Fei isn’t sure what the future of this content genre will look like. “The idea of vlogging, in its whole concept, is to follow someone’s whole life or journey,” she says. “You can’t live alone forever, right? As the creators who pioneered this space move forward, they’ll have to drop the title, and I’m not sure if that will have ripple effects.”

Related Posts

14 thoughts on “Demographics and behavioral psychology permanently distort housing economics

  1. Real Estate in my part of CA hasn’t cooled much. Still very low inventory. That house I just closed in May of last year has appreciated $70K. Or does it take that many more dollars to buy the same asset? I have a feeling this spring things will go out of control again, especially if mortgage rates drop. Buyers will come out of the woodwork to snap up SF Bay Area property. Those who got knocked out because of covid high interest rates may be back in.

    1. Residential real estate between Winchester and Woodstock VA is up at least 40% the past four years, with the middle third up by 50%. I am looking for one more SFR in that area and there is little inventory and decent listings are gone in a couple days. Without cash, a buyer has no chance and the winter market has been on fire. 10-15% increases yoy.

      This area is heavily red and conservative with 85% Caucasian. The property taxes in Shenandoah County are less than half of Fairfax County and only a third of PGs.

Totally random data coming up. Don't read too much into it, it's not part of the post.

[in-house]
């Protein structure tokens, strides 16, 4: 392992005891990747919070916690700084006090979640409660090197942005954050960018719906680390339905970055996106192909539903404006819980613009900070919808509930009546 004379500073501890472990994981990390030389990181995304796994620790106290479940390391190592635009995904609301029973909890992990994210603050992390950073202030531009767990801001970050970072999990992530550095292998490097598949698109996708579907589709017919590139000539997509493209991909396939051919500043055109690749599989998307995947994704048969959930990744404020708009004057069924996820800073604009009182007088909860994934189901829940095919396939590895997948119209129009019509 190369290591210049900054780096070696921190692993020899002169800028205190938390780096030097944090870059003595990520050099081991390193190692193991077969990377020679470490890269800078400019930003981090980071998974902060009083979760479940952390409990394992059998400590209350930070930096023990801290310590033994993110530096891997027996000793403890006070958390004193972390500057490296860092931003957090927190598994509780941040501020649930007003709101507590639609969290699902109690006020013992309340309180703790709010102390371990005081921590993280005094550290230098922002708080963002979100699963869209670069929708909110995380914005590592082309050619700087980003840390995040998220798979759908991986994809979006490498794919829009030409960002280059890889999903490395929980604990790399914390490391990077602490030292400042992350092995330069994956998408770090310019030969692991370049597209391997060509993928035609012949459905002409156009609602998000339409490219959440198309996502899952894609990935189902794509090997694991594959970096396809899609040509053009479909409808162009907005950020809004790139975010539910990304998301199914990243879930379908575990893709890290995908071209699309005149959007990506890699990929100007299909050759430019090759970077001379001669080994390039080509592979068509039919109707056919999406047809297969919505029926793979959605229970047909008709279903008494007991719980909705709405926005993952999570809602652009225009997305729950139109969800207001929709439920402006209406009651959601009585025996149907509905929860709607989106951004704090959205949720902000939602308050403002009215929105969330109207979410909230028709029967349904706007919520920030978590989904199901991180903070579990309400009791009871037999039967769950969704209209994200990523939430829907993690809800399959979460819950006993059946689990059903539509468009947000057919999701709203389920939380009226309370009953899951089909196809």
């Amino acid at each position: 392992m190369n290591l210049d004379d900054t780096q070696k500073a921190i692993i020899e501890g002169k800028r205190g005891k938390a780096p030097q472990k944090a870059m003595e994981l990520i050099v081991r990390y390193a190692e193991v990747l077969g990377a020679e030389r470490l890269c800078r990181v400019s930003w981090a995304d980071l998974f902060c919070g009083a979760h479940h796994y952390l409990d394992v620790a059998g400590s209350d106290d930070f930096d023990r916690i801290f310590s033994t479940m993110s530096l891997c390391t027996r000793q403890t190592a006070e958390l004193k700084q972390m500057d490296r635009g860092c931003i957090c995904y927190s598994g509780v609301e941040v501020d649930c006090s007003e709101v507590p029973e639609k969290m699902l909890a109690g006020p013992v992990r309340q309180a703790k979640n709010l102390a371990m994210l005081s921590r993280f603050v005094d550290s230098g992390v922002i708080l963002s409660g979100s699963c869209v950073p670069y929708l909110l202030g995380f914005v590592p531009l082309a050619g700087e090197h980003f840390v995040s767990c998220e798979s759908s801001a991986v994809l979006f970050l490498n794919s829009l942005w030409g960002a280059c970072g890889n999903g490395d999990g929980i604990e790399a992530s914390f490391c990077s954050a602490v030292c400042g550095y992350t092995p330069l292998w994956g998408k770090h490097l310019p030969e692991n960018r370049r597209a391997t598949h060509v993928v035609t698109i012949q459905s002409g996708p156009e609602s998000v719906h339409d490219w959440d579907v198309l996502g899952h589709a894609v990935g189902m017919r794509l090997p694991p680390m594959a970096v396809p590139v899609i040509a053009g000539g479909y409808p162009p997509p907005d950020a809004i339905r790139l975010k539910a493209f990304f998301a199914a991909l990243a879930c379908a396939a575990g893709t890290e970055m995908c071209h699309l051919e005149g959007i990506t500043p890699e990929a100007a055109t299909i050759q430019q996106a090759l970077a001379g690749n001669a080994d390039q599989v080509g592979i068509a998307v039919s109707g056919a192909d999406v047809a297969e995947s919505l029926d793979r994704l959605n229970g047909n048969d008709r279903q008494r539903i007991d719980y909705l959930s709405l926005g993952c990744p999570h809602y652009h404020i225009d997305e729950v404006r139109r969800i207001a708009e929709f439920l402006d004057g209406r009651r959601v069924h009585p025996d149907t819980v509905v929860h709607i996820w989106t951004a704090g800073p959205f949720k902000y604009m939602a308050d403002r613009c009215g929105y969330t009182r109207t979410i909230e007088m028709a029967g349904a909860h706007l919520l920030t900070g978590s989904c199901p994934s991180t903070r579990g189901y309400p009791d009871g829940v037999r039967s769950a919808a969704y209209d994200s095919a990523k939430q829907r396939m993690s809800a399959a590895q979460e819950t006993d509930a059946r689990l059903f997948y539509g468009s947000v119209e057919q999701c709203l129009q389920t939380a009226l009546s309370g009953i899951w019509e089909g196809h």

In Fairfax and PG counties near DC, the price increases were about 20-25% over the past 4 years when viewing similar housing stock. Blue areas suck and the whites with money are saying with their money what I say on this blog. The more color, the bigger the government, the worse the crime and the neighborhood. It’s in the DNA. The government’s heavy hand is felt in the blue areas, since it takes a lot of government to control the multicultural lie.

  2. Fed Could Cut as Inflation Cools and Real Rates Rise, Goolsbee Says

    (Bloomberg) — Federal Reserve Bank of Chicago President Austan Goolsbee said a continued decline in inflation would merit discussion of cutting interest rates, though he stressed that the central bank will make decisions meeting-by-meeting.

    “If we continue to make surprising progress faster than was forecast on inflation, then we have to take that into account in determining the level of restrictiveness,” Goolsbee said Friday in an interview on CNBC. As inflation comes down, “we would clearly be evaluating the responsiveness.”

    The Chicago Fed president did not comment directly on the timing of the central bank’s first interest-rate cut, but his remarks signaled his desire for policymakers to think about cutting rates as inflation falls to avoid too-tight policy.

    Goolsbee emphasized there are still weeks worth of data between now and March, and he encouraged market participants to watch economic data — not comments from policymakers — to assess the path of interest rates.

    “It’s fundamentally about the data and what will enable us to become less restricted is if we have clear evidence that we’re on a path to get to the 2% target,” Goolsbee said.

    Earlier in the interview, Goolsbee underscored the progress made on inflation over the past year, reiterating the US economy is still on the “golden path” to achieving 2% inflation without spurring recession.

    Investors are anticipating six cuts in 2024, with roughly a 50% chance the Fed will start lowering interest rates as early as March. Several central bank officials have tried to push back against those expectations.